Although Molave has weakened to a tropical depression after making landfall, heavy rain is forecast to continue in parts of Vietnam, southern Laos, northern Cambodia and eastern Thailand, with flash flood and landslide warnings for central Vietnam, Vietnam’s weather agency said. The storm is expected to bring rain and dangerous winds as it pushes north, causing further flash floods and landslides, and is expected to reach Laos later on Thursday (Oct. 29).
The Impact of Typhoon Molave
The risk factors following any natural disaster often stretch far beyond its immediate impact. The International Federation of Red Cross and Red Crescent Societies (IFRC) estimates at least 150,000 people are at immediate risk of food shortages and hunger in Vietnam alone after flood waters ploughed through crops and killed more than two million cattle and poultry.
The potential for disease and infection is high and of course keeping the spread of COVID-19 is a concern in these circumstances.
Not only that, the financial impact of a region struggling from the economic fallout of the pandemic will surely affect the country for years to come.
“The relentless storms and flooding are taking a devastating human toll, further destroying livelihoods and isolating millions of people," Nguyen Thi Xuan Thu, president of the Vietnam Red Cross Society said on Wednesday. "All our hard work in containing the social and economic fallout of COVID-19 is being undone by these massive storms hitting us one after the other.”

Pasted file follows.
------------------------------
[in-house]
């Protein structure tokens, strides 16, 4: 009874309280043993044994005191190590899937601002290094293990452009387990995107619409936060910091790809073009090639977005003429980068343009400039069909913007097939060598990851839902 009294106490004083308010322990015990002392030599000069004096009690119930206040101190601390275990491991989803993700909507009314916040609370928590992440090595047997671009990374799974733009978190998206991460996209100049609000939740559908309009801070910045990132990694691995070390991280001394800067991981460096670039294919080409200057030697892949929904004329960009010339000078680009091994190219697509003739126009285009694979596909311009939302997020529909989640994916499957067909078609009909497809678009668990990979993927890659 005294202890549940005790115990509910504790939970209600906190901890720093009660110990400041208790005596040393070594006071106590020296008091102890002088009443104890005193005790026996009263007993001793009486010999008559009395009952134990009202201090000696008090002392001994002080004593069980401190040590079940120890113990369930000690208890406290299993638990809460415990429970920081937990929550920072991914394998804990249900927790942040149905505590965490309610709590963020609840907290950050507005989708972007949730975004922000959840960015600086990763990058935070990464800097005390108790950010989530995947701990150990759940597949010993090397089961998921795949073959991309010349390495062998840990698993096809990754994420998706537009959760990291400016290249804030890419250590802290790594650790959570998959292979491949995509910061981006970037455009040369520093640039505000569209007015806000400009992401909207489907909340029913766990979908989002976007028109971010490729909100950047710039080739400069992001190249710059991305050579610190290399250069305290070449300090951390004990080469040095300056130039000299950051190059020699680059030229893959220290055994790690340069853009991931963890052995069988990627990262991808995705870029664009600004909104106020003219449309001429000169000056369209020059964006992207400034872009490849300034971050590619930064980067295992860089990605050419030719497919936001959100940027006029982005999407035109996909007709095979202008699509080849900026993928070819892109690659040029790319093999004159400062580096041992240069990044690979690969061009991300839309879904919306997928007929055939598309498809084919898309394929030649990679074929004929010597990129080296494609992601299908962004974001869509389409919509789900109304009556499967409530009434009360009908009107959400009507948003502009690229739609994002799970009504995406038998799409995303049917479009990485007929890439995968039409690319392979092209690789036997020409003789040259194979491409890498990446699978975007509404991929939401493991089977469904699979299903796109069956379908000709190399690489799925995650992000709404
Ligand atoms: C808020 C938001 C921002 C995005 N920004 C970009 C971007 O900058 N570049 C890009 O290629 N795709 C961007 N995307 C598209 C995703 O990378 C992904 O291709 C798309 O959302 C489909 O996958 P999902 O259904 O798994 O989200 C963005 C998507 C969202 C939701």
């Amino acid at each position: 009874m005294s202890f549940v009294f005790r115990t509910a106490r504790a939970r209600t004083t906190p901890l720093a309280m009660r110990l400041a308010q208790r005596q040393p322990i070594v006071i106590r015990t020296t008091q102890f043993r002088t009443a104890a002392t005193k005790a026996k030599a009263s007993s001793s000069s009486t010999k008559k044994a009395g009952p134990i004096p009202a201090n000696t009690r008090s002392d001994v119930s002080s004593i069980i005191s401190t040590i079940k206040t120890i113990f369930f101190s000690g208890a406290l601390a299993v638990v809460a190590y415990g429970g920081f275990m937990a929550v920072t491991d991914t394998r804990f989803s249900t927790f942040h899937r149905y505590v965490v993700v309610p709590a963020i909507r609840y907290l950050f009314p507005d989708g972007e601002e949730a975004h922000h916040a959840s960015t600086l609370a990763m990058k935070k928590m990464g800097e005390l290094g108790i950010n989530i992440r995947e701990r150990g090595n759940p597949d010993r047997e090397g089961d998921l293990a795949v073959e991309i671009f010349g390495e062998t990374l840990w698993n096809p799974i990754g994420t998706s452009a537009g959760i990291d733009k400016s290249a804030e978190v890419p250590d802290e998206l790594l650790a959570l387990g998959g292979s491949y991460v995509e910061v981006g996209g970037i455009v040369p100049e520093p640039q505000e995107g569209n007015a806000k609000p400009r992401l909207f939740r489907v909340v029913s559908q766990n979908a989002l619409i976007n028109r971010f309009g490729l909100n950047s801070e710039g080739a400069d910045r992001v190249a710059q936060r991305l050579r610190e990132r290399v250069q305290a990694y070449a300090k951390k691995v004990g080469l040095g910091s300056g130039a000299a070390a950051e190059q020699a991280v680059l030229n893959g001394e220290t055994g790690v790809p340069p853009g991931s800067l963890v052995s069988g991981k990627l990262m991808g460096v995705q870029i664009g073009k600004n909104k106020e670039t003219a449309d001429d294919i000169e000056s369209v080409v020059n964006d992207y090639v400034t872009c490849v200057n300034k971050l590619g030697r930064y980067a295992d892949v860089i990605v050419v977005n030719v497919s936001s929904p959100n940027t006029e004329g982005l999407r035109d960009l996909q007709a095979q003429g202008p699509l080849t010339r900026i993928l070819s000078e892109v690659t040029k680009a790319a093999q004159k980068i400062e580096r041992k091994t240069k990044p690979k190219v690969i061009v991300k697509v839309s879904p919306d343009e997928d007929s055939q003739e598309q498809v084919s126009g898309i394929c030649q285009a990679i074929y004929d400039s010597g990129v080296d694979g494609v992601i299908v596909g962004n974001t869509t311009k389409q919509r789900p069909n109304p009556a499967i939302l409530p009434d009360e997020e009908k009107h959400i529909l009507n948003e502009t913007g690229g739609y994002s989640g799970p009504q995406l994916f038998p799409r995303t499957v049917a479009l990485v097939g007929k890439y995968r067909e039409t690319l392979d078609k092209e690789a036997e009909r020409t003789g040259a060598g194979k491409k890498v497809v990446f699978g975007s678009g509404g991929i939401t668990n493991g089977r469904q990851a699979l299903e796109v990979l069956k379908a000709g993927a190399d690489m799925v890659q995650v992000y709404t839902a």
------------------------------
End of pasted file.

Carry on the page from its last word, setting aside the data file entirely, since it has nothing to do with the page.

What Is Being Done To Help Victims?
The Vietnamese government has allocated 500 billion VND ($21.6 million, or £16.7 million) to support the relief and recovery efforts in five affected provinces and the Filipino government has mobilised a disaster relief aid following the typhoon drawing from a national stockpile of ₱890.5 million ($18 million, or £14 million) worth of food packs and funds to those affected. The Asian Development Bank have provided more than $3 million in aid but humanitarian organisations say more international support is needed.
The IFRC has launched an urgent $4.2 million appeal to help those affected, adding that the back-to-back storms have stretched relief teams to the limit.
Nguyen Hai Anh, vice president and secretary general of Vietnam Red Cross told Climate Home News, the Red Cross was working “around the clock” to provide emergency relief and assist local authorities evacuating 1.5 million people in the region. However, conditions in emergency shelters are poor and more food relief is needed.
How You Can Help
Watching the disaster unfold from afar can make you feel seriously helpless. However, there are things you can do to support the rescue efforts on the ground in the region. Donating to organisations that are working on the ground to rescue survivors and provide food and shelter is one of the best things you can do. If you're able, consider donating to ActionAid or the IFRC Disaster Relief Fund.